by Purav Patel last modified Apr 25, 2011 by Pat Murphy

VLBA Operations Capabilities

The Very Long Baseline Array (VLBA) is an interferometer consisting of 10 identical antennas on transcontinental baselines up to 8000 km (Mauna Kea, Hawaii to St. Croix, Virgin Islands). The VLBA is controlled remotely from the Science Operations Center in Socorro, New Mexico. Each VLBA station consists of a 25 m antenna and an adjacent control building. The received signals are amplified, digitized, and recorded on fast, high capacity recorders. The recorded data are sent from the individual VLBA stations to the correlator in Socorro.

The VLBA observes at wavelengths of 28 cm to 3 mm (1.2 GHz to 96 GHz) in eight discrete bands plus two narrow sub-gigahertz bands, including the primary spectral lines that produce high-brightness maser emission. The array can be scheduled dynamically, and its continuum sensitivity can be improved by a factor of 5 or more by adding the GBT and the phased VLA to the VLBA.

VLBA Science Capabilities

Precision astrometry is a VLBA science centerpiece. The relative astrometric accuracy of ~ 10 mas achievable with the VLBA is better than what the Gaia satellite is designed to achieve for most stars in its catalog (scheduled for release after 2015). In addition, the optical Gaia mission will be unable to probe most of the Galactic plane beyond the solar neighborhood because of extinction. In 2010, the VLBA will begin a long-term program to determine the complete 3D structure of the Milky Way by measuring parallaxes with 10 mas accuracy or better to ~ 400 high-mass star-formation regions. This program is expected to eventually measure the fundamental galactic rotation parameters with 1% accuracy, helping to quantify the detailed distribution of luminous and dark matter in the Milky Way. Parallax measurements for a variety of other objects will be used to determine their distances and motions, and to clarify their intrinsic properties.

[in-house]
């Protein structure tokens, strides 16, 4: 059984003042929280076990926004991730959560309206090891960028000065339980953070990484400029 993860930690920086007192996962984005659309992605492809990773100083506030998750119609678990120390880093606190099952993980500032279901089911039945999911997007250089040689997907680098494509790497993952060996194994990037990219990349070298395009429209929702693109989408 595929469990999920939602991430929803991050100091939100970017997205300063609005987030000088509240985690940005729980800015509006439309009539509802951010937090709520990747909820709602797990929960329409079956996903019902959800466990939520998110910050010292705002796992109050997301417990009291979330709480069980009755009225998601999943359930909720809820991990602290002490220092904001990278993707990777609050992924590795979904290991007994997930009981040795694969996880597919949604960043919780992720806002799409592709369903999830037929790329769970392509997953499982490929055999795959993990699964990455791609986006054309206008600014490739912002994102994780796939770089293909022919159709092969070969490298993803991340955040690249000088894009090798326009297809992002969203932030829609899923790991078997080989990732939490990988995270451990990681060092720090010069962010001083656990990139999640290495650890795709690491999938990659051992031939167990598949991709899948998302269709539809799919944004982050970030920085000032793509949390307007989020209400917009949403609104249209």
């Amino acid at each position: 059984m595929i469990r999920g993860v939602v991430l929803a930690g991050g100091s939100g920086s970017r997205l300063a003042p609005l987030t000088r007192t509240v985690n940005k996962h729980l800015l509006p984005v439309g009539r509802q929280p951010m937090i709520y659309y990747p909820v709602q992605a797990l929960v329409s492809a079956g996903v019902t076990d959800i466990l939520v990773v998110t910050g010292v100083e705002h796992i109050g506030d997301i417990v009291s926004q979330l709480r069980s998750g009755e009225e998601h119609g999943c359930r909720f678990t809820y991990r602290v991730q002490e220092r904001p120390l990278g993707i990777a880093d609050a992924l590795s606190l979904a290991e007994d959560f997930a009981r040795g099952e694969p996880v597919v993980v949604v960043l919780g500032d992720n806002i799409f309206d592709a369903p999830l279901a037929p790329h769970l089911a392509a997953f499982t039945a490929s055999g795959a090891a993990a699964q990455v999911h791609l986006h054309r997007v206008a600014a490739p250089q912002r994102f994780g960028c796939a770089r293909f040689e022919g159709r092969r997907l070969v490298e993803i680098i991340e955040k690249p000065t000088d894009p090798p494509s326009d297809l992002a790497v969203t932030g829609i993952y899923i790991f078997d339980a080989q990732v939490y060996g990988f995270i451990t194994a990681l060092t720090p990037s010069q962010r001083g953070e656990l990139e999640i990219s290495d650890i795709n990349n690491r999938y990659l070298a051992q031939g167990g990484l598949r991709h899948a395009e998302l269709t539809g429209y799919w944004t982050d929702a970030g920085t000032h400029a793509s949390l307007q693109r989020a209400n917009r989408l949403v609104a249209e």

The VLBA is also expected to anchor High Sensitivity Array observations of the center of M31 in an effort to detect the galaxy's nucleus with significant signal-to-noise and enable a first-epoch position measurement. The ultimate goal is to measure the proper motion of M31 relative to the Milky Way, which should help distinguish between scenarios proposed for the formation of the Local Group and provide a measurement of the mass of M31 and its dark-matter halo.

The NASA Fermi Gamma-ray Space Telescope was launched in mid-2008, and its first gamma-ray source catalog released in early 2009. In 2010, the VLBA will participate in several observational programs as part of a continuing coordinated effort with Fermi. These programs will focus on active galactic nuclei, or blazars, several thousand of which should be detected by Fermi over the next few years.

A long-term VLBA program to study Active Galactic Nuclei (AGNs) containing central H2O megamasers will continue. This program has two primary scientific goals: (1) acquire geometric distance measurements that enable an accurate determination of the Hubble Constant and related dark-energy parameters; and (2) directly measure the masses of central black holes with accuracies of at least 10%, much better than any other technique used for sources outside the Milky Way. The megamaser program requires considerable integration time because of the weakness of most maser sources and will benefit from an increase in VLBA bandwidth that will be made available via the VLBA Sensitivity Enhancement Program.